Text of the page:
Biology: A Guide to the Natural World with mybiology" (4th Edition)

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BIOL 101 Test One Study Guide Greek and Latin Roots Macro – large Micro –small Meso – in the middle Hypo – less than or under Hyper – above or near Iso – the same Epi – on or above Auto – self Homo – the same kind Hetero – different kinds Cyto – of the cell Proto – first or earliest Chloro – green -phyll – leaf Endo – within Peri – around Pro – in front of, before Inter – between Phyto-/-phyte – plant Ad – toward Ab – away from A – not, negation of term -morph – form or shape -logos – word thought or speech Eco – household Bio – life Photo – light Botany – the study of plants Zoology – the study of animals Definitions Pure Science – To understand out of curiosity (Biology) Applied Science – Specifically to reach a scientific goal Reductionistic – Too simplistic; science dumbed down too much, usually said in a negative way Hydrophylic – Water loving; compounds that will interact with water Hydrophobic – Water fearing; compounds that do not interact with water
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- ase – Enzymes - ose – Sugar - ine – Usually an amino acid Scientific Method – When science is viewed as a process; it could be defined as a means of coming to understand the natural world through observation and the testing of hypotheses Hypotheses – A tentative testable explanation for an observed phenomenon Variable – An adjustable condition in an experiment Biology – The study of life Homeostasis – Relatively stable internal environment Mass – A measure of the quantity of matter in any given object Nucleus – The core of an atom Element – A substance that is “pure” in that it cannot be reduced to any simpler set of component substances through chemical processes Isotopes – atoms that contain the same number of protons but a different number of neutrons. The number of protons (the atomic number) is the same for each isotope, e.g. carbon-12, carbon-13 and carbon-14 each have 6 protons, but the number of neutrons in each isotope differs. For example, carbon-12, carbon-13 and carbon-14 are three isotopes of the element carbon with mass numbers 12, 13 and 14 respectively. The atomic number of carbon is 6 (every carbon atom has 6 protons); therefore the neutron numbers in these isotopes are 6, 7 and 8 respectively. Molecule – The smallest particle of a substance that retains the chemical and physical properties of the substance and is composed of two or more atoms; a group of like or different atoms held together by chemical forces. Electronegativity – A chemical property that describes the tendency of an atom or a functional group to attract electrons towards itself. Polarity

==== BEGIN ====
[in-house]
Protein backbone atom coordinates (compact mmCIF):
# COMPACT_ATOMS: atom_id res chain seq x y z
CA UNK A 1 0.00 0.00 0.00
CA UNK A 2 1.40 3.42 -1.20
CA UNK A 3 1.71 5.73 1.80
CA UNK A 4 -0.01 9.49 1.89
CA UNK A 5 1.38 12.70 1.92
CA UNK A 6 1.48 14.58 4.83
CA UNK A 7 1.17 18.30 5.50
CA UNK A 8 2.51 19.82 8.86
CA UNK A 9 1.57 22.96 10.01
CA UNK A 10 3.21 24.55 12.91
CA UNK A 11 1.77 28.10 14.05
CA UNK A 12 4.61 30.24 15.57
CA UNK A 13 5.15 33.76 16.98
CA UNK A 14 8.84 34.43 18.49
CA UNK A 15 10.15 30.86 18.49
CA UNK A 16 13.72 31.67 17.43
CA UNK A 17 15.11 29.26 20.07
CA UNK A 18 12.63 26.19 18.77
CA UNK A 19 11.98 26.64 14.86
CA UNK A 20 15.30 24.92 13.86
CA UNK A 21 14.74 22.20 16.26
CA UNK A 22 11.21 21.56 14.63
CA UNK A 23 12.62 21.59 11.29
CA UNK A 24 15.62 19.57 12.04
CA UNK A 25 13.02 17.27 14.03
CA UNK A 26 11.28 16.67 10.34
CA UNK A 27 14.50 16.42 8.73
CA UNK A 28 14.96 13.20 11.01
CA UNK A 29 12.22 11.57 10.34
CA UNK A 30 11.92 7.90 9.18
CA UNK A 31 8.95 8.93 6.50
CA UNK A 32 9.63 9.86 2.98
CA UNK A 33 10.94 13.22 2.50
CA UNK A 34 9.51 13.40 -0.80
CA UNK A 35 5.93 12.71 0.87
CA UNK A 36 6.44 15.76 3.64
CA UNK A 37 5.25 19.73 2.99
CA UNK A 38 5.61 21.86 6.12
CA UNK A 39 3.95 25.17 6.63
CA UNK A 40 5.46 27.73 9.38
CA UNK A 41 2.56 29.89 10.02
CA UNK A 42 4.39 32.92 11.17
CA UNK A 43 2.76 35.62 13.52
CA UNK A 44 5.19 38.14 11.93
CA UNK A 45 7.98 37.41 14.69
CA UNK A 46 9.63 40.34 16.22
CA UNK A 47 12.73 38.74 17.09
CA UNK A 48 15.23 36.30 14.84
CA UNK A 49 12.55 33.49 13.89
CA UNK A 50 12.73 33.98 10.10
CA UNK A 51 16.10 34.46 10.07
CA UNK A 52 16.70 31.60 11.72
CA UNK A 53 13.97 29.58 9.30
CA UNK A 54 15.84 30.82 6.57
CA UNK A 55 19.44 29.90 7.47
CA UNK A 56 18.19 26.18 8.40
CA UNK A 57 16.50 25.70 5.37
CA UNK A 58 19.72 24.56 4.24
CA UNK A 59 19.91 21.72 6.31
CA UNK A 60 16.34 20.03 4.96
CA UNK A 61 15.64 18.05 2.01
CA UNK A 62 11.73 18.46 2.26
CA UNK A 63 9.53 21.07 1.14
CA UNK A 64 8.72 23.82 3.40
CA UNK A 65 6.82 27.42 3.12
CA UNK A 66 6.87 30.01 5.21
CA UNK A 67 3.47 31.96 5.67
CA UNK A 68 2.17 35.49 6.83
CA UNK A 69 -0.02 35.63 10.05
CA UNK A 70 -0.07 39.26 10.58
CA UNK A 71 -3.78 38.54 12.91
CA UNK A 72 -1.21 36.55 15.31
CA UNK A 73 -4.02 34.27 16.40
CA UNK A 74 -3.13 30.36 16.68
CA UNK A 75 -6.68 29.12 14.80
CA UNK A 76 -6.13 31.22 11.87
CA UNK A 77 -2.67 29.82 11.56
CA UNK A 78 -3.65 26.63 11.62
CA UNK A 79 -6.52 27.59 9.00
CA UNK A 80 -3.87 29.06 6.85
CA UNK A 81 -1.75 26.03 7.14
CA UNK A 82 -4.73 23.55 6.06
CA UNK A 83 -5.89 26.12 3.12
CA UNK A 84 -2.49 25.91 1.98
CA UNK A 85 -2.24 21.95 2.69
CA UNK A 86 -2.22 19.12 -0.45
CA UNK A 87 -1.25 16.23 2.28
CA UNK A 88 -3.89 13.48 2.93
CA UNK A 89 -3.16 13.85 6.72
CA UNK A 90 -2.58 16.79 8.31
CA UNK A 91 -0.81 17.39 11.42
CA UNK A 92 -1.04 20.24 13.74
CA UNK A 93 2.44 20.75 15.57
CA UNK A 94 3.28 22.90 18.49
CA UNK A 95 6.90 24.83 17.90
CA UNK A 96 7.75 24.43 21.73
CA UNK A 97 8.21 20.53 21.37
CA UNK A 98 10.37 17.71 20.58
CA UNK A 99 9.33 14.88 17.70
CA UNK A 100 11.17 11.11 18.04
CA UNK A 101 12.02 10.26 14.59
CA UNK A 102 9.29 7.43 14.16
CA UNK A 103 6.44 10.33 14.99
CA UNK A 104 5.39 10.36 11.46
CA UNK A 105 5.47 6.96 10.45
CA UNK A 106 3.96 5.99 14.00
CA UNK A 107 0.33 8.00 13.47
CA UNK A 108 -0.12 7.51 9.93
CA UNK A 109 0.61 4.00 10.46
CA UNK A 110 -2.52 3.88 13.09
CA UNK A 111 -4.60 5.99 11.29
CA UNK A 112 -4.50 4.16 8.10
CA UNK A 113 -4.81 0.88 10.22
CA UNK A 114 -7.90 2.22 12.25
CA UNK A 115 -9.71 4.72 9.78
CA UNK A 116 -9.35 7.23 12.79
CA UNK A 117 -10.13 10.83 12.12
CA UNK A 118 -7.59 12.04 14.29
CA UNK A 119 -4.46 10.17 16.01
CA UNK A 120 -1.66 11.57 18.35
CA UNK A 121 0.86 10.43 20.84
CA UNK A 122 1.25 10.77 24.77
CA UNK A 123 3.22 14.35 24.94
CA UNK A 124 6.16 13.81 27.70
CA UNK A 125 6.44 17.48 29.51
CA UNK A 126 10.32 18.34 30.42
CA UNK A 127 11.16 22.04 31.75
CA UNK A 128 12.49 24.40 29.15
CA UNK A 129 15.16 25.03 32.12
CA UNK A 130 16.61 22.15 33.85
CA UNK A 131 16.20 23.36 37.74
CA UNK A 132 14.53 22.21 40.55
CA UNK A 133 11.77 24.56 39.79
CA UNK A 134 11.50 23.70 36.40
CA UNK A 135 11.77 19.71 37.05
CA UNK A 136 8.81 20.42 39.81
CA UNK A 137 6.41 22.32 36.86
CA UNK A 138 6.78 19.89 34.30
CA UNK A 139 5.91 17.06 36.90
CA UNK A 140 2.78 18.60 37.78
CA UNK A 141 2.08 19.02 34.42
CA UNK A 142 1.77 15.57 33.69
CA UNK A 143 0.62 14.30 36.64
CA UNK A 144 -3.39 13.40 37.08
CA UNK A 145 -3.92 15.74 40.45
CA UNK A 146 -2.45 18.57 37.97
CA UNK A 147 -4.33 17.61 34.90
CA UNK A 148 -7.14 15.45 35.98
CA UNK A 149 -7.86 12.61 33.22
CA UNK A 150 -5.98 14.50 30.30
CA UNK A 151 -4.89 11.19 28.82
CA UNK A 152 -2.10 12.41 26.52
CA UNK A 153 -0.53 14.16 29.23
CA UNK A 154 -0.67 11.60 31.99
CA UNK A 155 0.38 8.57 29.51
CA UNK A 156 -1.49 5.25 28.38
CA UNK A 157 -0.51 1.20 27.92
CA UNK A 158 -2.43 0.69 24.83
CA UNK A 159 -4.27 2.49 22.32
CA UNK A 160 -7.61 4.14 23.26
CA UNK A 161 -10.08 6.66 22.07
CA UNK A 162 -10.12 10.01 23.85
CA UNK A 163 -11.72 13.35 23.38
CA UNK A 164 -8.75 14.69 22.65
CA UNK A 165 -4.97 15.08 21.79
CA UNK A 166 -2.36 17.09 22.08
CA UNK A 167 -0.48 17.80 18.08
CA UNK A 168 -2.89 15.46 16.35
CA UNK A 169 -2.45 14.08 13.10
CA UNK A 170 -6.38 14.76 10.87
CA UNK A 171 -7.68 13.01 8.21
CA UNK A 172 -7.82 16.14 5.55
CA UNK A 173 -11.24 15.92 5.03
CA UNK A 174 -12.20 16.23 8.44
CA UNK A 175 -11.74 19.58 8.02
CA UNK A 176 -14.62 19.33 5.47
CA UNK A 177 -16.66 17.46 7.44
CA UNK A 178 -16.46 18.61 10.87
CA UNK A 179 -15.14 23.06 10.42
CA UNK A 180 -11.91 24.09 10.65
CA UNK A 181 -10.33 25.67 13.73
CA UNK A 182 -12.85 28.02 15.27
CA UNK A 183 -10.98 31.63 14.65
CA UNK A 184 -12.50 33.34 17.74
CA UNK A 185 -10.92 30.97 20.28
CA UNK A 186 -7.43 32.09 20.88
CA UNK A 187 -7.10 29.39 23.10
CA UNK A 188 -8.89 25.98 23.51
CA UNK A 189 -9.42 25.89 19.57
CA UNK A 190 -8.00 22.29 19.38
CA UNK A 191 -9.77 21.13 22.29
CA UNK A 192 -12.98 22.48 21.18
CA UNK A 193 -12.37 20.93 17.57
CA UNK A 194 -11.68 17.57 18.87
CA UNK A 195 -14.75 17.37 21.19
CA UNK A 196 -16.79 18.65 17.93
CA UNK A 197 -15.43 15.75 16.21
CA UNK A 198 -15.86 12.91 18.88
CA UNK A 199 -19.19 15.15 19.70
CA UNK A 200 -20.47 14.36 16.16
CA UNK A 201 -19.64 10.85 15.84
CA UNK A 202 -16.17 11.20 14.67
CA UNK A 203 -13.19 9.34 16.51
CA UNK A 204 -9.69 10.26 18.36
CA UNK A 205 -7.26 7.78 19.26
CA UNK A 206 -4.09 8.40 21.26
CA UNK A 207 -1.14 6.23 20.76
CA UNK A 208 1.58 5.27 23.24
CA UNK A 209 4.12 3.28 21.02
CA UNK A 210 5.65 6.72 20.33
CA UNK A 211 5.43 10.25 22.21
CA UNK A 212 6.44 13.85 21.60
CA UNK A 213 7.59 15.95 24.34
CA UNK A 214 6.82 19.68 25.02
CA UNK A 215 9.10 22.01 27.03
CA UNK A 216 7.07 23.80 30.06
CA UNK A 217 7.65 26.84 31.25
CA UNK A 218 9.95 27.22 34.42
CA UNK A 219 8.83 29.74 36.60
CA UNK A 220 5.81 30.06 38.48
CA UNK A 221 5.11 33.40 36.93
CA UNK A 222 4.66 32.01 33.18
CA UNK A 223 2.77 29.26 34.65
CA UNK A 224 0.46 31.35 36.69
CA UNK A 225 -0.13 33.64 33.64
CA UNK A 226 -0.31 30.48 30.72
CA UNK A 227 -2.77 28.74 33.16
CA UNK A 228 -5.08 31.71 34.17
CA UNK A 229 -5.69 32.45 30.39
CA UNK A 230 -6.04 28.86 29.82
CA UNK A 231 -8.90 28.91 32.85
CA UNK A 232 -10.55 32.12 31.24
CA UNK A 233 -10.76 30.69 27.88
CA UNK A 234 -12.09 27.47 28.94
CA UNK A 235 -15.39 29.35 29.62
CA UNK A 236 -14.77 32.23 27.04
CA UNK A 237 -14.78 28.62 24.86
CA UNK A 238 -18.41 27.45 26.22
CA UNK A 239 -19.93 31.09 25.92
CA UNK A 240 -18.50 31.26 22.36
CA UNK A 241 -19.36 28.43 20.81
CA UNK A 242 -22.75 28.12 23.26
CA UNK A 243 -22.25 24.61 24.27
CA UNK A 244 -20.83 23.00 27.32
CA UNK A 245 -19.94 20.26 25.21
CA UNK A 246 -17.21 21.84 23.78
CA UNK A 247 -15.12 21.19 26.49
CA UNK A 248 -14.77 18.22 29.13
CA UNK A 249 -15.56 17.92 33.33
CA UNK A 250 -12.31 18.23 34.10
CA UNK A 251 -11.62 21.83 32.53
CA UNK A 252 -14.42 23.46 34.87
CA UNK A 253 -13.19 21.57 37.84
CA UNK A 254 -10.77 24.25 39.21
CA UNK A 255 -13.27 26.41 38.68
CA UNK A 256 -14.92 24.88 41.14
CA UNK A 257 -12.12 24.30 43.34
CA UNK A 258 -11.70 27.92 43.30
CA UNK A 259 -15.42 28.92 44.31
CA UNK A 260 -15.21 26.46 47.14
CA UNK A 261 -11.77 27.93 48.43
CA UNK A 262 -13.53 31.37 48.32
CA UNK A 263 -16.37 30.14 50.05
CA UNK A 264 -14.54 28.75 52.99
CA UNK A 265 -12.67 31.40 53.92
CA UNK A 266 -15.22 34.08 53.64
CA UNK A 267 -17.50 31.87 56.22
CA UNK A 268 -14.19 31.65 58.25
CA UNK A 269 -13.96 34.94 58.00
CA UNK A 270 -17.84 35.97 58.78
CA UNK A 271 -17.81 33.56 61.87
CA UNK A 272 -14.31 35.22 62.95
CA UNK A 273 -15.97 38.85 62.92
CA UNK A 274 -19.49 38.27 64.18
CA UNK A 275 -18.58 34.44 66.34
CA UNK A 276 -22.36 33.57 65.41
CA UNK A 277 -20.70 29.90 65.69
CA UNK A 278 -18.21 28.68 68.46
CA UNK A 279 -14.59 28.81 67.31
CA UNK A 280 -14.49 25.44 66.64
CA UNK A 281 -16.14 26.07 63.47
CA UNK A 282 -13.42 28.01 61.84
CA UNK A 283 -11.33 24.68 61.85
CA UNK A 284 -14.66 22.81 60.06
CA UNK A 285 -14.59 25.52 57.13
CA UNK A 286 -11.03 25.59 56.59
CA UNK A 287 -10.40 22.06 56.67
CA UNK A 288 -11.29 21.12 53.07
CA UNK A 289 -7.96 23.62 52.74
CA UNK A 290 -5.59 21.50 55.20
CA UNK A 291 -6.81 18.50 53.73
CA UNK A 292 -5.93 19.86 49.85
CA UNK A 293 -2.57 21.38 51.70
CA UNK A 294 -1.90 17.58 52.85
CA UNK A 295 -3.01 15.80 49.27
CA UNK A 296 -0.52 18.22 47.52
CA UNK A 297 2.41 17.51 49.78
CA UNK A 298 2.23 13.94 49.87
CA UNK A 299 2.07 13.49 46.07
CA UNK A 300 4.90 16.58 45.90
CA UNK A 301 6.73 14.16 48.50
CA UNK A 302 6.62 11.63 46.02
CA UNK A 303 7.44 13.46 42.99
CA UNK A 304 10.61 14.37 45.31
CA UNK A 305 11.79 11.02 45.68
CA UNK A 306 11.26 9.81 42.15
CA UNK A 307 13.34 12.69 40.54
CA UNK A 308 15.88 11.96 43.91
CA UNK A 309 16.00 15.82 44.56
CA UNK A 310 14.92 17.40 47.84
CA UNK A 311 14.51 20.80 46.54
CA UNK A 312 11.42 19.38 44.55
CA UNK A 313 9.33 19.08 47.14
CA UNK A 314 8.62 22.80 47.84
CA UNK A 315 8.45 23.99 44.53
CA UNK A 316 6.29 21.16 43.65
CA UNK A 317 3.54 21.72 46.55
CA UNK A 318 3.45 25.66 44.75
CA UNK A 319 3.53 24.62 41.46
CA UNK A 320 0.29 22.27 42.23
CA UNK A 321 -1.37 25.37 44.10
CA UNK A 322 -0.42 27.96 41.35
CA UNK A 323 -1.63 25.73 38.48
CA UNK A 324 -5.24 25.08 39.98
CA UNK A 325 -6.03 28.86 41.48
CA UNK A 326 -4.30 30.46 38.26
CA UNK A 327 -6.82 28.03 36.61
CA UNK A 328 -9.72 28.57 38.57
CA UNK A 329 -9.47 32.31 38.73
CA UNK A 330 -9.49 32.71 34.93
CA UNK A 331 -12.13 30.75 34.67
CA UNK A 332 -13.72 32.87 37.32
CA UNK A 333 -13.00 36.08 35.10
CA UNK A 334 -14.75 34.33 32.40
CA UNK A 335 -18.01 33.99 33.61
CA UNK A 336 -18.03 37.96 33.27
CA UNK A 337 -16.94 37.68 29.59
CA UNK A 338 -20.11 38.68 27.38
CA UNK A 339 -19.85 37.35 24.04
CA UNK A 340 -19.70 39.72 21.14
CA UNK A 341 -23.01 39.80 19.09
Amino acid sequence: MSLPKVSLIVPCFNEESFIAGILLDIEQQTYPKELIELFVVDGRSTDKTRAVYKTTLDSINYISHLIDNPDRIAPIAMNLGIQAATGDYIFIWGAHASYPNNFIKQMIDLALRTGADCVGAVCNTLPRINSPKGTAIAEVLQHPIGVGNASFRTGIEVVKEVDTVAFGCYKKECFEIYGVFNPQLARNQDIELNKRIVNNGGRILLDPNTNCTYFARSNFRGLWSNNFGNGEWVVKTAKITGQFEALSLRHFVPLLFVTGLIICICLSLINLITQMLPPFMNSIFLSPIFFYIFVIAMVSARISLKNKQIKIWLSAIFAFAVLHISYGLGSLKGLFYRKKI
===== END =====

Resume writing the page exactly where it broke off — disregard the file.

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Bio Test 1 SG - BIOL 101 Test One Study Guide Greek and...

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